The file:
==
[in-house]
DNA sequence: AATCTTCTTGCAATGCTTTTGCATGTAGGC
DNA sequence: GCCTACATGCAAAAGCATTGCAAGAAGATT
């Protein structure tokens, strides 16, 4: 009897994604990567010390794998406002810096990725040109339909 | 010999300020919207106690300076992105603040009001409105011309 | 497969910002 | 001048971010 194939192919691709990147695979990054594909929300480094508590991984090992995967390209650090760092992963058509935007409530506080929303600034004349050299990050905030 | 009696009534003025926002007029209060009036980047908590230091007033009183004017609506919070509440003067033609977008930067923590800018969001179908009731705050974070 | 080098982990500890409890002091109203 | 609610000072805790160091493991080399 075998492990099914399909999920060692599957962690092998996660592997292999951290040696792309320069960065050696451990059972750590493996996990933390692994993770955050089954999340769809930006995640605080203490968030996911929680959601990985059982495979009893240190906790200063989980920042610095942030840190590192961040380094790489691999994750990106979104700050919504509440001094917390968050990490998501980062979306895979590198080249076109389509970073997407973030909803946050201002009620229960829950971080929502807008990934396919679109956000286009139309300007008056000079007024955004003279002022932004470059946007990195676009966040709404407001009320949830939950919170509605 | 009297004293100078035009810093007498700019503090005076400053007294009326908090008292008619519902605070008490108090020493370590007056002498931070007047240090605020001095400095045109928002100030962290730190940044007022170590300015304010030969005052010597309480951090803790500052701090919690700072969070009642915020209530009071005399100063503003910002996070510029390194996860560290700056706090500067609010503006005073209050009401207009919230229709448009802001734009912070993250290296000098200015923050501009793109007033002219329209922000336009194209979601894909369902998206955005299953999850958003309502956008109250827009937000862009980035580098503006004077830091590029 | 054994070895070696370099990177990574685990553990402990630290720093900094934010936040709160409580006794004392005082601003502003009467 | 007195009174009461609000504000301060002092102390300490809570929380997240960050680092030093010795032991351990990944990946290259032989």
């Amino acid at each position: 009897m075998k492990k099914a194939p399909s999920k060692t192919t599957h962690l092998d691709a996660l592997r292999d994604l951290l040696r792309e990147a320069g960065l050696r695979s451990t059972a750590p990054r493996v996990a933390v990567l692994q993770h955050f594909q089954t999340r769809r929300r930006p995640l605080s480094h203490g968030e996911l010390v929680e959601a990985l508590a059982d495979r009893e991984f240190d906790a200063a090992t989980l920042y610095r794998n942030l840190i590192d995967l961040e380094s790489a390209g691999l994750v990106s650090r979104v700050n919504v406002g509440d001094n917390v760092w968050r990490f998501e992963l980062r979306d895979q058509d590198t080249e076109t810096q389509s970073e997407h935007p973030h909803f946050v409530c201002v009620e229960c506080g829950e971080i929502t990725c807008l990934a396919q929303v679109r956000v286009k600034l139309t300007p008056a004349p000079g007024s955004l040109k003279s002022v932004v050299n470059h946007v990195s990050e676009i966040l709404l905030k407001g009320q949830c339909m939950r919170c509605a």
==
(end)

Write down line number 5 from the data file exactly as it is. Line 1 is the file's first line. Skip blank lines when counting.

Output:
């Amino acid at each position: 009897m075998k492990k099914a194939p399909s999920k060692t192919t599957h962690l092998d691709a996660l592997r292999d994604l951290l040696r792309e990147a320069g960065l050696r695979s451990t059972a750590p990054r493996v996990a933390v990567l692994q993770h955050f594909q089954t999340r769809r929300r930006p995640l605080s480094h203490g968030e996911l010390v929680e959601a990985l508590a059982d495979r009893e991984f240190d906790a200063a090992t989980l920042y610095r794998n942030l840190i590192d995967l961040e380094s790489a390209g691999l994750v990106s650090r979104v700050n919504v406002g509440d001094n917390v760092w968050r990490f998501e992963l980062r979306d895979q058509d590198t080249e076109t810096q389509s970073e997407h935007p973030h909803f946050v409530c201002v009620e229960c506080g829950e971080i929502t990725c807008l990934a396919q929303v679109r956000v286009k600034l139309t300007p008056a004349p000079g007024s955004l040109k003279s002022v932004v050299n470059h946007v990195s990050e676009i966040l709404l905030k407001g009320q949830c339909m939950r919170c509605a």